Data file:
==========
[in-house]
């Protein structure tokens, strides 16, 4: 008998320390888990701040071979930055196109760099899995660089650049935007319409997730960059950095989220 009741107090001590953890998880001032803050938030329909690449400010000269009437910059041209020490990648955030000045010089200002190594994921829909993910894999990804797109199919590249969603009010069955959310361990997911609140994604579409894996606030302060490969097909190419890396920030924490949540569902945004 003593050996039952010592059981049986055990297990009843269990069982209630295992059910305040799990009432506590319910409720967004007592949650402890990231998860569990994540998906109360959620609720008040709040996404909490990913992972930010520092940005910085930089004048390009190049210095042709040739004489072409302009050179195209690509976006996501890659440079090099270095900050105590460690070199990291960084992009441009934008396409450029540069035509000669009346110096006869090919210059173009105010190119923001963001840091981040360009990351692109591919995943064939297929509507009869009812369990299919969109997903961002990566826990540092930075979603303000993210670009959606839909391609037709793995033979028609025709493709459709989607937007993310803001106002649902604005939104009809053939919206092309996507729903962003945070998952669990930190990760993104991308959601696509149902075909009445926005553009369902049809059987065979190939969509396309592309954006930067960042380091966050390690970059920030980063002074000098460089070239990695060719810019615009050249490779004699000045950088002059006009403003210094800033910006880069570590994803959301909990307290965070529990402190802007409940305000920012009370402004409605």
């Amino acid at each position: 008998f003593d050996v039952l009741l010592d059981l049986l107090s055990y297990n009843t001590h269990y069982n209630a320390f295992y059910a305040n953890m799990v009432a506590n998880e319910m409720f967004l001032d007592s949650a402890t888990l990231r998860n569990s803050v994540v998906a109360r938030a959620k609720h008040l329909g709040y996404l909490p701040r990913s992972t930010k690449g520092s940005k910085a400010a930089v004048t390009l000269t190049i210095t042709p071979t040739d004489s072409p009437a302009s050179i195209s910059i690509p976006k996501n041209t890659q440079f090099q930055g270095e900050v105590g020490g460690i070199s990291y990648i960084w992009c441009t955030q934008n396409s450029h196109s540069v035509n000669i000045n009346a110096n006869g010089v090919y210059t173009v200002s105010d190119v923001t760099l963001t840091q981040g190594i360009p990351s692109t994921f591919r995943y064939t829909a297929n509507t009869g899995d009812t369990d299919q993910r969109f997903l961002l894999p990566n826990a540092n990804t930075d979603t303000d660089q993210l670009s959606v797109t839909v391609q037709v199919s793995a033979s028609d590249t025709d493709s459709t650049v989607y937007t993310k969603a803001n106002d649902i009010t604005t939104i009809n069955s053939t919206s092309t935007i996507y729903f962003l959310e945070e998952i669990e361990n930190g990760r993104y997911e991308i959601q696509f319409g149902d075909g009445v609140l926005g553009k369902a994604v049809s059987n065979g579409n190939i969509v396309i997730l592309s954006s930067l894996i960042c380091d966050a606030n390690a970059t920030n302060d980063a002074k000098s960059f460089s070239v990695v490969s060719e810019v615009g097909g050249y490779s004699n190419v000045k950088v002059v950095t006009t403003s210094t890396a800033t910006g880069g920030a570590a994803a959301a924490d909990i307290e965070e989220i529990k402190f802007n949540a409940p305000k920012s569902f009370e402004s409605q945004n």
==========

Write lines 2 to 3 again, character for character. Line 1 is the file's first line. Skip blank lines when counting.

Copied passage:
């Protein structure tokens, strides 16, 4: 008998320390888990701040071979930055196109760099899995660089650049935007319409997730960059950095989220 009741107090001590953890998880001032803050938030329909690449400010000269009437910059041209020490990648955030000045010089200002190594994921829909993910894999990804797109199919590249969603009010069955959310361990997911609140994604579409894996606030302060490969097909190419890396920030924490949540569902945004 003593050996039952010592059981049986055990297990009843269990069982209630295992059910305040799990009432506590319910409720967004007592949650402890990231998860569990994540998906109360959620609720008040709040996404909490990913992972930010520092940005910085930089004048390009190049210095042709040739004489072409302009050179195209690509976006996501890659440079090099270095900050105590460690070199990291960084992009441009934008396409450029540069035509000669009346110096006869090919210059173009105010190119923001963001840091981040360009990351692109591919995943064939297929509507009869009812369990299919969109997903961002990566826990540092930075979603303000993210670009959606839909391609037709793995033979028609025709493709459709989607937007993310803001106002649902604005939104009809053939919206092309996507729903962003945070998952669990930190990760993104991308959601696509149902075909009445926005553009369902049809059987065979190939969509396309592309954006930067960042380091966050390690970059920030980063002074000098460089070239990695060719810019615009050249490779004699000045950088002059006009403003210094800033910006880069570590994803959301909990307290965070529990402190802007409940305000920012009370402004409605």
């Amino acid at each position: 008998f003593d050996v039952l009741l010592d059981l049986l107090s055990y297990n009843t001590h269990y069982n209630a320390f295992y059910a305040n953890m799990v009432a506590n998880e319910m409720f967004l001032d007592s949650a402890t888990l990231r998860n569990s803050v994540v998906a109360r938030a959620k609720h008040l329909g709040y996404l909490p701040r990913s992972t930010k690449g520092s940005k910085a400010a930089v004048t390009l000269t190049i210095t042709p071979t040739d004489s072409p009437a302009s050179i195209s910059i690509p976006k996501n041209t890659q440079f090099q930055g270095e900050v105590g020490g460690i070199s990291y990648i960084w992009c441009t955030q934008n396409s450029h196109s540069v035509n000669i000045n009346a110096n006869g010089v090919y210059t173009v200002s105010d190119v923001t760099l963001t840091q981040g190594i360009p990351s692109t994921f591919r995943y064939t829909a297929n509507t009869g899995d009812t369990d299919q993910r969109f997903l961002l894999p990566n826990a540092n990804t930075d979603t303000d660089q993210l670009s959606v797109t839909v391609q037709v199919s793995a033979s028609d590249t025709d493709s459709t650049v989607y937007t993310k969603a803001n106002d649902i009010t604005t939104i009809n069955s053939t919206s092309t935007i996507y729903f962003l959310e945070e998952i669990e361990n930190g990760r993104y997911e991308i959601q696509f319409g149902d075909g009445v609140l926005g553009k369902a994604v049809s059987n065979g579409n190939i969509v396309i997730l592309s954006s930067l894996i960042c380091d966050a606030n390690a970059t920030n302060d980063a002074k000098s960059f460089s070239v990695v490969s060719e810019v615009g097909g050249y490779s004699n190419v000045k950088v002059v950095t006009t403003s210094t890396a800033t910006g880069g920030a570590a994803a959301a924490d909990i307290e965070e989220i529990k402190f802007n949540a409940p305000k920012s569902f009370e402004s409605q945004n």